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Sweet revenge! Biscuit tin artist's saucy sign-off; Risque scenes form part of collection worth pounds 5,000.


A DRAUGHTSMAN took revenge on his boss almost 25 years ago when he painted saucy sex scenes on a biscuit tin depicting an Edwardian garden party.

The mystery artist had been made redundant by Aintree-based Quaker biscuit maker Huntley and Palmer. But he decided to get his own back by including the risqueimages in the background of the lid.

Now one of the few remaining tins is going under the hammer as part of a collection of biscuit tins expected to fetch pounds 5,000.

The lid of the tin,painted 24 years ago, was intended to depict a charming Edwardian garden party,complete with prim ladies in flowing dresses and playing children.

But a closer look reveals the addition of two lovers having sex in the undergrowth of the scene, along with a pair of copulating dogs and the word ``sh*t'' on the label of a jam jar.

The explicit pictures on the lid, which was based on a painting by Kate Greenaway, the early 20th century children's illustrator,are the revenge taken by a disgruntled draughts man who lost his job and failed to receive what he felt was adequatecompensation.

They went unnoticed for years until a shopkeeper spotted them and production was halted,by which time thousands of the tins had already been sold.

Richard Gold,of Lawrences Auctioneers, said:``The employee was a draughts man who was fired but not given any financial help. He thought `I'llfix them' so he produced this nice-looking tin and added these touches of his own.''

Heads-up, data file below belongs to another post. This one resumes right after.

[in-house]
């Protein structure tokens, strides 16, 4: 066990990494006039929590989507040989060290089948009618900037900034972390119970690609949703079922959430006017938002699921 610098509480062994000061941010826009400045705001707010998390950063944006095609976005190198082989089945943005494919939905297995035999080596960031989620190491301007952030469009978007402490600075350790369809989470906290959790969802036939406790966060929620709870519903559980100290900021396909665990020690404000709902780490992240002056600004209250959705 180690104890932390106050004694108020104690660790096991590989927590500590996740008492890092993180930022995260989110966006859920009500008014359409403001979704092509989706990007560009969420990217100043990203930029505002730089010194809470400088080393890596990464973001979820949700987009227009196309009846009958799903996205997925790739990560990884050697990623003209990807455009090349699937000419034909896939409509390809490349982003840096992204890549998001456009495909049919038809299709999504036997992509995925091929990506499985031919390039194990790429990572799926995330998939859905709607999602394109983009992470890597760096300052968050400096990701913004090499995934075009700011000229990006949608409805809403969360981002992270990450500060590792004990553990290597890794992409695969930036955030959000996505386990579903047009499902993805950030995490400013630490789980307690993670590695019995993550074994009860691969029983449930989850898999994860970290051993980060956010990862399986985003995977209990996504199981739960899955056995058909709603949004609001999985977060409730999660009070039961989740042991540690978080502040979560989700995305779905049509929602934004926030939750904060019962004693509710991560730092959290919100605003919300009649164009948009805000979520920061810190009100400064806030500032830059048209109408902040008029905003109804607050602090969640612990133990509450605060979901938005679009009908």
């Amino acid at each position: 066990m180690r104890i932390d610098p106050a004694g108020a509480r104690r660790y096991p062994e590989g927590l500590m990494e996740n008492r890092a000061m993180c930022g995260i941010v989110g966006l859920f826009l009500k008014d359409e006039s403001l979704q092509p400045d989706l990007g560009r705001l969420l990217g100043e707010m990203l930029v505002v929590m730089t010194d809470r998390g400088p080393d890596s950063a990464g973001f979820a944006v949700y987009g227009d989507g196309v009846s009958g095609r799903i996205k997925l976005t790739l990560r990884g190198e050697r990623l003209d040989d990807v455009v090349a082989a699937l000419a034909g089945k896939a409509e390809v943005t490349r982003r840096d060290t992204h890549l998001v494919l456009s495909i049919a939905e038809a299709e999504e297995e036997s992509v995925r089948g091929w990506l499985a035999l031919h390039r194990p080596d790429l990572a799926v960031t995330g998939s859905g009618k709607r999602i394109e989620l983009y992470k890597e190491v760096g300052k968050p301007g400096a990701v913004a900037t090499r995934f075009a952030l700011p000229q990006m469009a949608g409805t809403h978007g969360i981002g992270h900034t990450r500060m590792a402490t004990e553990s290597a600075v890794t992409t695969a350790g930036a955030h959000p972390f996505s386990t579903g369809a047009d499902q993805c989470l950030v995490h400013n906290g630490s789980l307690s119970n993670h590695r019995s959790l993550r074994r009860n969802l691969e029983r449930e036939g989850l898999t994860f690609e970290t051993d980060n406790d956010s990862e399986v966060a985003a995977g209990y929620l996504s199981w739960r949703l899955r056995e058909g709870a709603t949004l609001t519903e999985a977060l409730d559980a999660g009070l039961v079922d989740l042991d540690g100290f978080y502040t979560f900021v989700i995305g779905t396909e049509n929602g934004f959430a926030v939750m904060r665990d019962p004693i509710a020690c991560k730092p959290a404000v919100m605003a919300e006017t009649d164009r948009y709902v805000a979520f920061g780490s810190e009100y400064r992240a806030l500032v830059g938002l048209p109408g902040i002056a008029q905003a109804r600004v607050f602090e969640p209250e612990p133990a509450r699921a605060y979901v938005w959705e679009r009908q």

The tin was produced at a time of strained industrial relations at Huntley and Palmers, which at its height at the turn of the 20th century was the biggest biscuit producer in the world.

The firm, which at one time had more than 5,000 employees at its complex in Reading,Berkshire, had supplied its brands to 137 countries,and was renowned for its packaging to the extent that the tin lids were designed to be displayed on kitchen walls.

At the time of the X-rated tin's production,it had been forced to close its original plant in Reading in 1976,and was trying to cut costs at its production centre in Liverpool, so many workers were made redundant,including the rebel draughtsman.

He may also have had other grounds for his actions,as the company was notorious for the strict rules it imposed on employees, with smoking in the toilet and stealing biscuits deemed sackable offences.

Conduct was monitored even outside the factory gate, with a rule-book from 1970 banning workers from throwing snowballs in the streets around the factory.

It is unclear how many of the saucy tins remain in people's homes,adding to the value of the one being auctioned.

The container is part of a 100 - item collection of biscuit tins built up by West Country aristocrat Count de Salis, which altogether is expected to fetch around pounds 5,000.

A spokesman for Huntley and Palmer, which was relaunched this year after a 10-year gap by a former Jacobs Biscuits director, said: ``This is an example of what happens when things go wrong in the manufacturing process.It's quite special-we have nothing else like this.''


Miranda Bingham,of the auctioneers, with the tin depicting a couple, two dogs and the jam label. These bits of the illustration went unnoticed until a shopkeeper spotted them years later Pictures: PHIL YEOMANS
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Publication:Daily Post (Liverpool, England)
Date:Apr 17, 2004
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